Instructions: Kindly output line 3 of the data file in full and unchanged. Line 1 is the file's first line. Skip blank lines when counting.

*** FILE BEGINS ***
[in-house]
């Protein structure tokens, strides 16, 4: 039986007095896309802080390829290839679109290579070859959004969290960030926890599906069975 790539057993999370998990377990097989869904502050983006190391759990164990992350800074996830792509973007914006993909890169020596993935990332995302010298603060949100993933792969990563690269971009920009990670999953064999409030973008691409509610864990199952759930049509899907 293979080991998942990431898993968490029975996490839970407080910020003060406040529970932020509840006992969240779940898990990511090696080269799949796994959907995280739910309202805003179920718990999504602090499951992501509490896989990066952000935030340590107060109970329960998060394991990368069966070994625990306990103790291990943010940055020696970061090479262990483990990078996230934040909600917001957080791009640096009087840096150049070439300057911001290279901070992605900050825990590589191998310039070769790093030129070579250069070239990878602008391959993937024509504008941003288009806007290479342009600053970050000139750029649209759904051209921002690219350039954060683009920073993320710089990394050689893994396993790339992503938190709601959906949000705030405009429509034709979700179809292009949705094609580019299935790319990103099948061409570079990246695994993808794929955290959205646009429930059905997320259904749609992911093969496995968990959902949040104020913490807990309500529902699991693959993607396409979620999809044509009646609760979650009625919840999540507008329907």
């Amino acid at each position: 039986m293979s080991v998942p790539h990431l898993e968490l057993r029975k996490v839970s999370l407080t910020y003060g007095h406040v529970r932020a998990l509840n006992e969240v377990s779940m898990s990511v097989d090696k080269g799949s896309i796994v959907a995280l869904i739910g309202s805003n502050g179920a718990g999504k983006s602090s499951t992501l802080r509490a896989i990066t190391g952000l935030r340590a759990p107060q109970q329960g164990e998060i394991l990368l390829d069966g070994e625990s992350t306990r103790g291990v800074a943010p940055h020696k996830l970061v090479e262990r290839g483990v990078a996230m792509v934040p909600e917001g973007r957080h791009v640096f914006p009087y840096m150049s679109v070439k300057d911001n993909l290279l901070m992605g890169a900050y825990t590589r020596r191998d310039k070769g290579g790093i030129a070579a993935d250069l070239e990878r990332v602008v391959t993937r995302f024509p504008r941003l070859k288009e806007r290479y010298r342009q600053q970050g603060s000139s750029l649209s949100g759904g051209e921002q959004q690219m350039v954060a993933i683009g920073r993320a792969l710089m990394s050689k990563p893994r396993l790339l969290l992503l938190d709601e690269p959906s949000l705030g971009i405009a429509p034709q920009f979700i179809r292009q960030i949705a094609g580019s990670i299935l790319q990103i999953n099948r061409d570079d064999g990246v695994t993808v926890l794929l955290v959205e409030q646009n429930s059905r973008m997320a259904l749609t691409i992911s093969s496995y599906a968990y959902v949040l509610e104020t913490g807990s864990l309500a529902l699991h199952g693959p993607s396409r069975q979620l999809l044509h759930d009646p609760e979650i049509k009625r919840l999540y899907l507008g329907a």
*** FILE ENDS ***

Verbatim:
């Amino acid at each position: 039986m293979s080991v998942p790539h990431l898993e968490l057993r029975k996490v839970s999370l407080t910020y003060g007095h406040v529970r932020a998990l509840n006992e969240v377990s779940m898990s990511v097989d090696k080269g799949s896309i796994v959907a995280l869904i739910g309202s805003n502050g179920a718990g999504k983006s602090s499951t992501l802080r509490a896989i990066t190391g952000l935030r340590a759990p107060q109970q329960g164990e998060i394991l990368l390829d069966g070994e625990s992350t306990r103790g291990v800074a943010p940055h020696k996830l970061v090479e262990r290839g483990v990078a996230m792509v934040p909600e917001g973007r957080h791009v640096f914006p009087y840096m150049s679109v070439k300057d911001n993909l290279l901070m992605g890169a900050y825990t590589r020596r191998d310039k070769g290579g790093i030129a070579a993935d250069l070239e990878r990332v602008v391959t993937r995302f024509p504008r941003l070859k288009e806007r290479y010298r342009q600053q970050g603060s000139s750029l649209s949100g759904g051209e921002q959004q690219m350039v954060a993933i683009g920073r993320a792969l710089m990394s050689k990563p893994r396993l790339l969290l992503l938190d709601e690269p959906s949000l705030g971009i405009a429509p034709q920009f979700i179809r292009q960030i949705a094609g580019s990670i299935l790319q990103i999953n099948r061409d570079d064999g990246v695994t993808v926890l794929l955290v959205e409030q646009n429930s059905r973008m997320a259904l749609t691409i992911s093969s496995y599906a968990y959902v949040l509610e104020t913490g807990s864990l309500a529902l699991h199952g693959p993607s396409r069975q979620l999809l044509h759930d009646p609760e979650i049509k009625r919840l999540y899907l507008g329907a």